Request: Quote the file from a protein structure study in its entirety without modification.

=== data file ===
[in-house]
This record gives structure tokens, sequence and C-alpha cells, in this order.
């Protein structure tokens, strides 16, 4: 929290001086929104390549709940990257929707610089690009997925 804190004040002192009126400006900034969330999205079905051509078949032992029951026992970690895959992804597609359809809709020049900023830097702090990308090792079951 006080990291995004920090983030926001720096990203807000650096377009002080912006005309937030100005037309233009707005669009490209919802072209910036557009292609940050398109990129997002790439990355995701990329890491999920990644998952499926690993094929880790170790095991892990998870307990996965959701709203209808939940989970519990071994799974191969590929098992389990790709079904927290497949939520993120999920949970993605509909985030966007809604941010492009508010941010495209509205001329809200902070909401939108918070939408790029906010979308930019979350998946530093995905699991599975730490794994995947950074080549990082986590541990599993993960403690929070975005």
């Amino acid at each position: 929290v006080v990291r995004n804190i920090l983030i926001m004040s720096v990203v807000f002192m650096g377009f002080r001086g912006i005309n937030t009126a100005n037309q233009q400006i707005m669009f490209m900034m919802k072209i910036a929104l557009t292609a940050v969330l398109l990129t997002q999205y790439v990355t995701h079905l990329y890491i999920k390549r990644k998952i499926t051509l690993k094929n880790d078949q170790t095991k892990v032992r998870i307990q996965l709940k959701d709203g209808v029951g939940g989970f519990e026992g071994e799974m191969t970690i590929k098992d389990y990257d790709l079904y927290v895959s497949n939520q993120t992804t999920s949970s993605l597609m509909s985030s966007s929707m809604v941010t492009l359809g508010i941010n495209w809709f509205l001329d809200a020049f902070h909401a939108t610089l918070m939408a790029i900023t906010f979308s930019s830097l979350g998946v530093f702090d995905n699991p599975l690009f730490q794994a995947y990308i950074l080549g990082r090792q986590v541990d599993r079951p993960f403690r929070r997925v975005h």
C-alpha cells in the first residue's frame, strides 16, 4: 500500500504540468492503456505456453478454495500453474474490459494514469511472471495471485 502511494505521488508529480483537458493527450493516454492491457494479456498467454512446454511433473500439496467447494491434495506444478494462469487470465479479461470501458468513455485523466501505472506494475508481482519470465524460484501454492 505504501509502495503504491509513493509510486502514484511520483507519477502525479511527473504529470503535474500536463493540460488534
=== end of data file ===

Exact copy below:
[in-house]
This record gives structure tokens, sequence and C-alpha cells, in this order.
């Protein structure tokens, strides 16, 4: 929290001086929104390549709940990257929707610089690009997925 804190004040002192009126400006900034969330999205079905051509078949032992029951026992970690895959992804597609359809809709020049900023830097702090990308090792079951 006080990291995004920090983030926001720096990203807000650096377009002080912006005309937030100005037309233009707005669009490209919802072209910036557009292609940050398109990129997002790439990355995701990329890491999920990644998952499926690993094929880790170790095991892990998870307990996965959701709203209808939940989970519990071994799974191969590929098992389990790709079904927290497949939520993120999920949970993605509909985030966007809604941010492009508010941010495209509205001329809200902070909401939108918070939408790029906010979308930019979350998946530093995905699991599975730490794994995947950074080549990082986590541990599993993960403690929070975005």
């Amino acid at each position: 929290v006080v990291r995004n804190i920090l983030i926001m004040s720096v990203v807000f002192m650096g377009f002080r001086g912006i005309n937030t009126a100005n037309q233009q400006i707005m669009f490209m900034m919802k072209i910036a929104l557009t292609a940050v969330l398109l990129t997002q999205y790439v990355t995701h079905l990329y890491i999920k390549r990644k998952i499926t051509l690993k094929n880790d078949q170790t095991k892990v032992r998870i307990q996965l709940k959701d709203g209808v029951g939940g989970f519990e026992g071994e799974m191969t970690i590929k098992d389990y990257d790709l079904y927290v895959s497949n939520q993120t992804t999920s949970s993605l597609m509909s985030s966007s929707m809604v941010t492009l359809g508010i941010n495209w809709f509205l001329d809200a020049f902070h909401a939108t610089l918070m939408a790029i900023t906010f979308s930019s830097l979350g998946v530093f702090d995905n699991p599975l690009f730490q794994a995947y990308i950074l080549g990082r090792q986590v541990d599993r079951p993960f403690r929070r997925v975005h």
C-alpha cells in the first residue's frame, strides 16, 4: 500500500504540468492503456505456453478454495500453474474490459494514469511472471495471485 502511494505521488508529480483537458493527450493516454492491457494479456498467454512446454511433473500439496467447494491434495506444478494462469487470465479479461470501458468513455485523466501505472506494475508481482519470465524460484501454492 505504501509502495503504491509513493509510486502514484511520483507519477502525479511527473504529470503535474500536463493540460488534